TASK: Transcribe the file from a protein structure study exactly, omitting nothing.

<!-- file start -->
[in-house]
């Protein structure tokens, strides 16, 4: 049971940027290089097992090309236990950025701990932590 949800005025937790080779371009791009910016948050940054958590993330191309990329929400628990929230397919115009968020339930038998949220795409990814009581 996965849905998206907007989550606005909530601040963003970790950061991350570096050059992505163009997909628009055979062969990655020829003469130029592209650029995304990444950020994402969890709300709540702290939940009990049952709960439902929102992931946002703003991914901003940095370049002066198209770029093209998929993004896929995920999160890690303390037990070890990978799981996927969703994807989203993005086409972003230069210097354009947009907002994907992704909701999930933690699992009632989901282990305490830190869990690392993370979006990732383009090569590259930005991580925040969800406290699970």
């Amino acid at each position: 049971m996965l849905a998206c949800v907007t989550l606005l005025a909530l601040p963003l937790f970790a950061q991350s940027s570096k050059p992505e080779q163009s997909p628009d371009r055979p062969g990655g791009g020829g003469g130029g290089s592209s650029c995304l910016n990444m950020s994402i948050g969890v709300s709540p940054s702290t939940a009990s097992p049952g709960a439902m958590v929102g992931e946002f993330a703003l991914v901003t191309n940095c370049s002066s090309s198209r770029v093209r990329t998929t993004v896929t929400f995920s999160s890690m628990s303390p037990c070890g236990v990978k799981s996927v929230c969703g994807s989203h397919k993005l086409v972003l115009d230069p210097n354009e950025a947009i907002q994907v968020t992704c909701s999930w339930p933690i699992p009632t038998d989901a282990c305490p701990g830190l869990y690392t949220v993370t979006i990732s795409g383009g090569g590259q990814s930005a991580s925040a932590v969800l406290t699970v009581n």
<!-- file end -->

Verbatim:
[in-house]
């Protein structure tokens, strides 16, 4: 049971940027290089097992090309236990950025701990932590 949800005025937790080779371009791009910016948050940054958590993330191309990329929400628990929230397919115009968020339930038998949220795409990814009581 996965849905998206907007989550606005909530601040963003970790950061991350570096050059992505163009997909628009055979062969990655020829003469130029592209650029995304990444950020994402969890709300709540702290939940009990049952709960439902929102992931946002703003991914901003940095370049002066198209770029093209998929993004896929995920999160890690303390037990070890990978799981996927969703994807989203993005086409972003230069210097354009947009907002994907992704909701999930933690699992009632989901282990305490830190869990690392993370979006990732383009090569590259930005991580925040969800406290699970």
């Amino acid at each position: 049971m996965l849905a998206c949800v907007t989550l606005l005025a909530l601040p963003l937790f970790a950061q991350s940027s570096k050059p992505e080779q163009s997909p628009d371009r055979p062969g990655g791009g020829g003469g130029g290089s592209s650029c995304l910016n990444m950020s994402i948050g969890v709300s709540p940054s702290t939940a009990s097992p049952g709960a439902m958590v929102g992931e946002f993330a703003l991914v901003t191309n940095c370049s002066s090309s198209r770029v093209r990329t998929t993004v896929t929400f995920s999160s890690m628990s303390p037990c070890g236990v990978k799981s996927v929230c969703g994807s989203h397919k993005l086409v972003l115009d230069p210097n354009e950025a947009i907002q994907v968020t992704c909701s999930w339930p933690i699992p009632t038998d989901a282990c305490p701990g830190l869990y690392t949220v993370t979006i990732s795409g383009g090569g590259q990814s930005a991580s925040a932590v969800l406290t699970v009581n």